Content here can be more product-lead, and it’s recommended to think about how this would fit in a user’s feed. If they’re searching for furniture, and you’re a furniture brand, try and showcase your items in situ so that a user can be inspired by a home setting.
Is TikTok a good fit for my brand?
TikTok is a relatively new platform to add into the Paid Social marketing mix. Users are coming here to be entertained, with a growing 3.7M active users in the UK. It’s a sound on platform – very different to any of the others, where they abide by “build for sound off, but excite with sound on”.
As with Pinterest, it’s key here to try and engage with users the same way native content does – and that’s to create a native-looking video, especially as only video can run on this platform. The best TikTok ads are the ones that don’t look like ads, and a brand needs to be on top of what’s trending to align with this. It’s about being present, both organically and paid. Tapping into influencer content can be a quick win here as TikTok has its own universe of TikTok creators that will work with brands and may not even be present on other platforms.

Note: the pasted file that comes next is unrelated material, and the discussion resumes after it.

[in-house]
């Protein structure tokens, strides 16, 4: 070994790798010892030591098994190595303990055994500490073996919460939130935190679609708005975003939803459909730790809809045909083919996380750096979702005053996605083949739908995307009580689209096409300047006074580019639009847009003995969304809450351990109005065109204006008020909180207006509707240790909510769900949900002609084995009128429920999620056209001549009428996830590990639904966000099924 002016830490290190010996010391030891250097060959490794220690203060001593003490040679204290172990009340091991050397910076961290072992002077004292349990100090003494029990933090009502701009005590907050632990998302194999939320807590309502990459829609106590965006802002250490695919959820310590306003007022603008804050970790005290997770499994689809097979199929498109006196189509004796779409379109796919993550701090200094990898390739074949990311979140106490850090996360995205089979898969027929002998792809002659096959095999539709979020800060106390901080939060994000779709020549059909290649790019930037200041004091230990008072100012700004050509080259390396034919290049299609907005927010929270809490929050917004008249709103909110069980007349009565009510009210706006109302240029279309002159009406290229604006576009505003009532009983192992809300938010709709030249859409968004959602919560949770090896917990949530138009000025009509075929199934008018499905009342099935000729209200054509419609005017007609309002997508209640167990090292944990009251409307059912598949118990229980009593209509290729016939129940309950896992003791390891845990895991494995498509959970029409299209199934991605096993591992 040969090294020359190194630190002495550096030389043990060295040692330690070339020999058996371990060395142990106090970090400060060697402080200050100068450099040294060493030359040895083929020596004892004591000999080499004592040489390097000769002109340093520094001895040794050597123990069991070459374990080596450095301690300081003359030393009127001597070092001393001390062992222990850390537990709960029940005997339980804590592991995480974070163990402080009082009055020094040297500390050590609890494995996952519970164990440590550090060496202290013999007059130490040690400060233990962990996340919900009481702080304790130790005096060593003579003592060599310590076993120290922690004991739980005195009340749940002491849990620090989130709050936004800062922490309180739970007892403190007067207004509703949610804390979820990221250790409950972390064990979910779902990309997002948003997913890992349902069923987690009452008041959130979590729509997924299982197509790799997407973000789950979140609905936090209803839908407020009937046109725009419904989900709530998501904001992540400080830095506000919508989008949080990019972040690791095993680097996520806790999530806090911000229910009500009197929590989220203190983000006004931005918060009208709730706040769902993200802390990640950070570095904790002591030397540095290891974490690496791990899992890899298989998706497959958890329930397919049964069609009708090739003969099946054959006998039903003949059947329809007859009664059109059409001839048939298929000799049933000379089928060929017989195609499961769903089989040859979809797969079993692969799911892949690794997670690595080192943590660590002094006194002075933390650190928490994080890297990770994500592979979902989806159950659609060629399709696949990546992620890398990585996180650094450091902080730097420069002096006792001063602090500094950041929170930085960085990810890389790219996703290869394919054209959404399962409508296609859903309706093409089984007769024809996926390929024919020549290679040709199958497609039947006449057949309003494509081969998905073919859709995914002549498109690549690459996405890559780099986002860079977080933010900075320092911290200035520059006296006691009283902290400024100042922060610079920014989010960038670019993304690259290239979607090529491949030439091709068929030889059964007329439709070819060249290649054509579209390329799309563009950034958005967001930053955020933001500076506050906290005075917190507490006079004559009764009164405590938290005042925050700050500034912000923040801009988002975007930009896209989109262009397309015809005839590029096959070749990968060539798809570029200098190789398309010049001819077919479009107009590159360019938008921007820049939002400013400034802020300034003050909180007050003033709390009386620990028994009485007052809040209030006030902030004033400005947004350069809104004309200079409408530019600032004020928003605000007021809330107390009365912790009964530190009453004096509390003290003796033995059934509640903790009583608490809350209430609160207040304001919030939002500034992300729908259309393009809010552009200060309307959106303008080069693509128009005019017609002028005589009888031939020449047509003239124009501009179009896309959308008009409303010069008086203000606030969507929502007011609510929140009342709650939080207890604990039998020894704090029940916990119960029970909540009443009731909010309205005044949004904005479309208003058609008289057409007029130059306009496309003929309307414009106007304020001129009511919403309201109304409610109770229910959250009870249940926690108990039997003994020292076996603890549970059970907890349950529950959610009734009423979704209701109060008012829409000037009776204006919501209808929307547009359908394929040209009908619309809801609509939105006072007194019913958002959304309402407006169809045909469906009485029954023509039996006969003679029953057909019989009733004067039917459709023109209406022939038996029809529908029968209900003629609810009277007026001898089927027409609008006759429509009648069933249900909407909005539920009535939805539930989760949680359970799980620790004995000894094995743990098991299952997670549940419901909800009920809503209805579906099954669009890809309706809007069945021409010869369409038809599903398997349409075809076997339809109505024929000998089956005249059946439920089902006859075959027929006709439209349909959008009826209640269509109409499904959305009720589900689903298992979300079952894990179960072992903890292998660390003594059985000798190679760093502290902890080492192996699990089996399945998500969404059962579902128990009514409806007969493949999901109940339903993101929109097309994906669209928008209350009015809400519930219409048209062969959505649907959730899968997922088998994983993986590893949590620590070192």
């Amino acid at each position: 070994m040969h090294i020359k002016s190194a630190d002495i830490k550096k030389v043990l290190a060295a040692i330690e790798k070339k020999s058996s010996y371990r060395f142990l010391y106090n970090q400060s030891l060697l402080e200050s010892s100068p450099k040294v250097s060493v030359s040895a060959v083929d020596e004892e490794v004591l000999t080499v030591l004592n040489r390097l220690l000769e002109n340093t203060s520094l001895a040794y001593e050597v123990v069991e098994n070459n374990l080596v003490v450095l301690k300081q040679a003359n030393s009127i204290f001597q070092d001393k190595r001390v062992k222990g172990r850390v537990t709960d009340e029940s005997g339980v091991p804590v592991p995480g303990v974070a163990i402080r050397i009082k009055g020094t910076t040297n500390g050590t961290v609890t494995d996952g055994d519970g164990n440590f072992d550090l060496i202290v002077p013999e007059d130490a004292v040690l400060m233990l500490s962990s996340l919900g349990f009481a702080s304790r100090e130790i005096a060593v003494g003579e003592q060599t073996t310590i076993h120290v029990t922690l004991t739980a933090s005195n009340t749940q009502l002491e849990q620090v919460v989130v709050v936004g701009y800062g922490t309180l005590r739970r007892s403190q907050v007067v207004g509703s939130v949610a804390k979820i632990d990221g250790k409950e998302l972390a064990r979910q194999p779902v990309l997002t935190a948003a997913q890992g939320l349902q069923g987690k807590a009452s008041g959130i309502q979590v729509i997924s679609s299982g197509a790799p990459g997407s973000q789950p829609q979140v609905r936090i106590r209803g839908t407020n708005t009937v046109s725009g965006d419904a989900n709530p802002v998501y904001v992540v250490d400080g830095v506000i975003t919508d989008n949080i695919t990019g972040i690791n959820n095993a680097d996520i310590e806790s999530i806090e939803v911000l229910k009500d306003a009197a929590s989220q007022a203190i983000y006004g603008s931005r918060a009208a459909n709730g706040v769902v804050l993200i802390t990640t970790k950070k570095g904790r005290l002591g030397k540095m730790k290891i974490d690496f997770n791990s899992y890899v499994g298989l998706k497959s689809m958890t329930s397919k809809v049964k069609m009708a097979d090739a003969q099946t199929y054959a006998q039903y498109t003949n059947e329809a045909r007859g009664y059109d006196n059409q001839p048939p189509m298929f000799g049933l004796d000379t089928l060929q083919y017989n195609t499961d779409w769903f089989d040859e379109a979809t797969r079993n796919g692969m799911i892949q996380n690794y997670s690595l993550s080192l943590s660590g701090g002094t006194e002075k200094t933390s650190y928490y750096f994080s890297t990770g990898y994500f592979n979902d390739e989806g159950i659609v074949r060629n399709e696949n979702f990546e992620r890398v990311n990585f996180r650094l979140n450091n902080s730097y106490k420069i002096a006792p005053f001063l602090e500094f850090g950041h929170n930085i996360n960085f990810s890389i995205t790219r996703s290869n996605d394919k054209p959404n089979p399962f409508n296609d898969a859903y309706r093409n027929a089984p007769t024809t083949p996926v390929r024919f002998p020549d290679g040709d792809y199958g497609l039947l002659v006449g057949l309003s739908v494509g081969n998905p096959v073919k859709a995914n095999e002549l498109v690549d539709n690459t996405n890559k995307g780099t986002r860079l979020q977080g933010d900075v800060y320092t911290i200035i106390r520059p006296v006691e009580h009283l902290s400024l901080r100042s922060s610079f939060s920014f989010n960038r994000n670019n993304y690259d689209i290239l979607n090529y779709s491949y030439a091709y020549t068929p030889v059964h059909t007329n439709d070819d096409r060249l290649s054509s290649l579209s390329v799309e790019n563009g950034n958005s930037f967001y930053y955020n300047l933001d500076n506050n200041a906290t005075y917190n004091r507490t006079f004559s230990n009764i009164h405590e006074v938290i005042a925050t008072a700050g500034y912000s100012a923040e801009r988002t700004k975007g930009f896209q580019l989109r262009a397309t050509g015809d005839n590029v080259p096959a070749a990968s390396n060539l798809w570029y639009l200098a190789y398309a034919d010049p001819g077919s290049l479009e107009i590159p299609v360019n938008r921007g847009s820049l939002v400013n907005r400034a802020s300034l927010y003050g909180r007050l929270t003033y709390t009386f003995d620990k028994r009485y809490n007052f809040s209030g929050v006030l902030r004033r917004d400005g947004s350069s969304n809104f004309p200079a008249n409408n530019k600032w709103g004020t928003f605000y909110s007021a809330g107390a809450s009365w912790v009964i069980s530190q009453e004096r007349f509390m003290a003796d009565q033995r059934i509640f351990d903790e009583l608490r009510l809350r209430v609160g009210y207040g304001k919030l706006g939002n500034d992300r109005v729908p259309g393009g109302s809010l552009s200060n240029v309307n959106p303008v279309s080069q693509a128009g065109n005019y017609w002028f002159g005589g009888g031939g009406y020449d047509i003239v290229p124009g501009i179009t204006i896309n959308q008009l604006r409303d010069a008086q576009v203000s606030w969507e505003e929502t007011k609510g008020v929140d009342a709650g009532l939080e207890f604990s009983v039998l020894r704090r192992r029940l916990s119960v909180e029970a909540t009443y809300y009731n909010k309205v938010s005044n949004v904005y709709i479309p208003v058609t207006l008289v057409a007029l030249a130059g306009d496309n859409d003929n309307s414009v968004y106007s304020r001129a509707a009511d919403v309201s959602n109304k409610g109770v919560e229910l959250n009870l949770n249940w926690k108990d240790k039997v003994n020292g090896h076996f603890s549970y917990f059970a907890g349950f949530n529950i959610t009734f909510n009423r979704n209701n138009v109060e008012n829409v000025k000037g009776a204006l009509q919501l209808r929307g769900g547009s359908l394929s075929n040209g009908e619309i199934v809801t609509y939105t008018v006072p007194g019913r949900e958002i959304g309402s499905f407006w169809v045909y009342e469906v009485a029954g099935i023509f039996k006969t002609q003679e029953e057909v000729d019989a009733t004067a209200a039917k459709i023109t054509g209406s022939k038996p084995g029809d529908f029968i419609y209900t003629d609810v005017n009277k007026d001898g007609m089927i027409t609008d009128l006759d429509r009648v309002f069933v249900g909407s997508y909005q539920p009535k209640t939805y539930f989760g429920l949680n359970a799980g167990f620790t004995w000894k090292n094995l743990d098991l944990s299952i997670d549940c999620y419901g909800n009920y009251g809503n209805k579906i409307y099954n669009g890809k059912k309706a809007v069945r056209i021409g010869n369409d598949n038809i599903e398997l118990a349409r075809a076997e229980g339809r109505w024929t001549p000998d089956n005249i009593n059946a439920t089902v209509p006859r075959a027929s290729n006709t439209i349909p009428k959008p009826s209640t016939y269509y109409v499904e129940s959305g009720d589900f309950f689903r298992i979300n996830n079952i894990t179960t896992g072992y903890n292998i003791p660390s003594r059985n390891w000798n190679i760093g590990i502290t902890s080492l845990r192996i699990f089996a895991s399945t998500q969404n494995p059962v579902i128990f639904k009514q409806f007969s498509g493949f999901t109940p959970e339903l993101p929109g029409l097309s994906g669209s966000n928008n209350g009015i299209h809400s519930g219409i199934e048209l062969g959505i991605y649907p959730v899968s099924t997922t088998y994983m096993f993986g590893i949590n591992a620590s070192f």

Birdseye and YSL have both immersed themselves in TikTok advertising by using existing influencers on the platform. YSL worked with Belgian content creator @liasadzo.off to immerse their 'Black Opium' perfume in an ad based on the popular 'Glow-Up' video trend. Birdseye, on the other hand, used comedy to grab attention by working with @shericebanton to create an ad that sit naturally with her usual style of videos that would unobtrusively feature in the 'discover' part of the app. Two very different products which both seamlessly branched into this new avenue for paid social advertising.
Having the app audience in mind for all social media platforms will allow for better ad quality and better user experience, therefore giving you better results. A lot of paid social results are down to the content that’s being promoted. If you’ve got a solid campaign structure with relevant targeting, then it’s the creative that will hit the nail on the head and drive those end results.
As a final note, it’s important to approach paid social ads with creativity and to constantly strive to review and improve your ads. Now matter how brilliant your ads are, ad fatigue will eventually set in and numb your viewers to your message. Paid Social ads are where you can really engage with users, and you want to make sure you’re engaging with them in the right way.